Still, Smith said she believes Campbell has been “the puppet master” behind her demise.
“I think he’s been the head of all of it, to be honest with you,” she said. “Some people like to make sausage in the backroom, and some people like to make sausage in the front. I think he likes to make it in the backroom.”
Smith’s claims are “absolute nonsense,” Campbell told the newspaper, denying any involvement with the recall campaign.
Even with the recall over, Smith still has a lot on her mind. She’s concerned about her son, Alexander Smith, who faces a disorderly conduct charge after Tuesday’s incident and who has declined to talk about it with the newspaper.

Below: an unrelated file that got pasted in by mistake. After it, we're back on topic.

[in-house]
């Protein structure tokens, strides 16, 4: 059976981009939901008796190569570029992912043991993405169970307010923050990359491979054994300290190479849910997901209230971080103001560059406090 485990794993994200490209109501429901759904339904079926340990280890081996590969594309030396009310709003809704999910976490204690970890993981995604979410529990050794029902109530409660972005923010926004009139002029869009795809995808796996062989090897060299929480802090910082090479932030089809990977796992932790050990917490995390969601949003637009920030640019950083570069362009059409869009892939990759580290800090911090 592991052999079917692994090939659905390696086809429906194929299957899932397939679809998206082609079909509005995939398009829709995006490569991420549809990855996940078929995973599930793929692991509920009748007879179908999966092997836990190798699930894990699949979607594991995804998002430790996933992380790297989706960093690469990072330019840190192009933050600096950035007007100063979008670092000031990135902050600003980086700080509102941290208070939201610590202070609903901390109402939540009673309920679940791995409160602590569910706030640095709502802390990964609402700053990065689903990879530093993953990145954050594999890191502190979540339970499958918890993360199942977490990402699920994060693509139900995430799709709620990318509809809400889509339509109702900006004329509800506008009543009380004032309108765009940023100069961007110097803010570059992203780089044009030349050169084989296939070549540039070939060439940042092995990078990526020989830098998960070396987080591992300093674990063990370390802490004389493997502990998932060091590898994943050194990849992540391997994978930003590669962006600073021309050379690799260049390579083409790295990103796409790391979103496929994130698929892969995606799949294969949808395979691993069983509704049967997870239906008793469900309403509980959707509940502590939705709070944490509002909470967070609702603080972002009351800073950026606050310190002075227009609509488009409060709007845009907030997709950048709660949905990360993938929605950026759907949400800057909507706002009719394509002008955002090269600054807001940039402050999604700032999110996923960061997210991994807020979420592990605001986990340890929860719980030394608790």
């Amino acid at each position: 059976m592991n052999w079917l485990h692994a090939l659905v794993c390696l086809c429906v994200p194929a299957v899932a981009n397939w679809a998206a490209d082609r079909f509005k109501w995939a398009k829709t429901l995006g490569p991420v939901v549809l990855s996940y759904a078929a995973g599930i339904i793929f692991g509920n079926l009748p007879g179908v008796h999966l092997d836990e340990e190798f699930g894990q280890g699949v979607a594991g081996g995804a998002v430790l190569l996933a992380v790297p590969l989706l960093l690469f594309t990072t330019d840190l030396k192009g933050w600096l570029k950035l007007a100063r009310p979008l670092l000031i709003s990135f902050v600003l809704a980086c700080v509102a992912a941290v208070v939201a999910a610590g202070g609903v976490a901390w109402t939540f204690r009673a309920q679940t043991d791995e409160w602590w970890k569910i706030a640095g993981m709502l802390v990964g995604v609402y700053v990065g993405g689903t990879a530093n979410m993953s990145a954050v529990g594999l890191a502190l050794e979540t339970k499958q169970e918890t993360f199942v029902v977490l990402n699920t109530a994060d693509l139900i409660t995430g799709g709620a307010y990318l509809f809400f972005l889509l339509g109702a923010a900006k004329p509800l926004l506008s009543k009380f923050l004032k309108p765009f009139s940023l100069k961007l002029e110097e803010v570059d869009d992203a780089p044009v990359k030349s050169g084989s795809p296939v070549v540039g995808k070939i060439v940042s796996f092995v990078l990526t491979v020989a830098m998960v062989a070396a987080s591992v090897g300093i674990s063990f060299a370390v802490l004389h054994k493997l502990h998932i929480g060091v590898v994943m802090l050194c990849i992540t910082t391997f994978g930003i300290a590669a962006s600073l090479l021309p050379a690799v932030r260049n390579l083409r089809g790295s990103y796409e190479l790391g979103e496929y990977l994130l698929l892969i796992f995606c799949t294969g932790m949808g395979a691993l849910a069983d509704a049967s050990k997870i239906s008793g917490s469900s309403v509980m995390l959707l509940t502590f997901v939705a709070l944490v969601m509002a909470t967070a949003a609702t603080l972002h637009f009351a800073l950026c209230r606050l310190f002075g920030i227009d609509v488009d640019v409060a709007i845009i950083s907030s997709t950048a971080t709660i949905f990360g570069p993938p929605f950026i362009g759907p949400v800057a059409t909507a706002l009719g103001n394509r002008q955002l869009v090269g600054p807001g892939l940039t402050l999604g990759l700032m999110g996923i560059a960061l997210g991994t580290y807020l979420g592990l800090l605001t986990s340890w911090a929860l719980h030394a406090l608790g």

“They’re trying to convict him on social media right now, and that’s not fair,” she said. “I want my son to have a fair due process without everybody else putting in their two cents when they don’t really know the full story.”
She accepts the will of the voters, but said she’s proud of standing up for what she thinks is right. She believes “wholeheartedly” she has been wronged, but said she wants the community to heal. She doesn’t want to feed into the circus, but points out that “there were wrong things that happened on both sides of the election polls.”
“I don’t regret getting into public service because I’ve been a public volunteer my whole life,” she said. “I regret being naive in thinking that it doesn’t get personal at a local level.”
She doesn’t regret it, but still struggled and choked up when trying to express her pain.
“I can’t describe it right now,” she said. “I did not know that it would come to this. I’m very hurt.”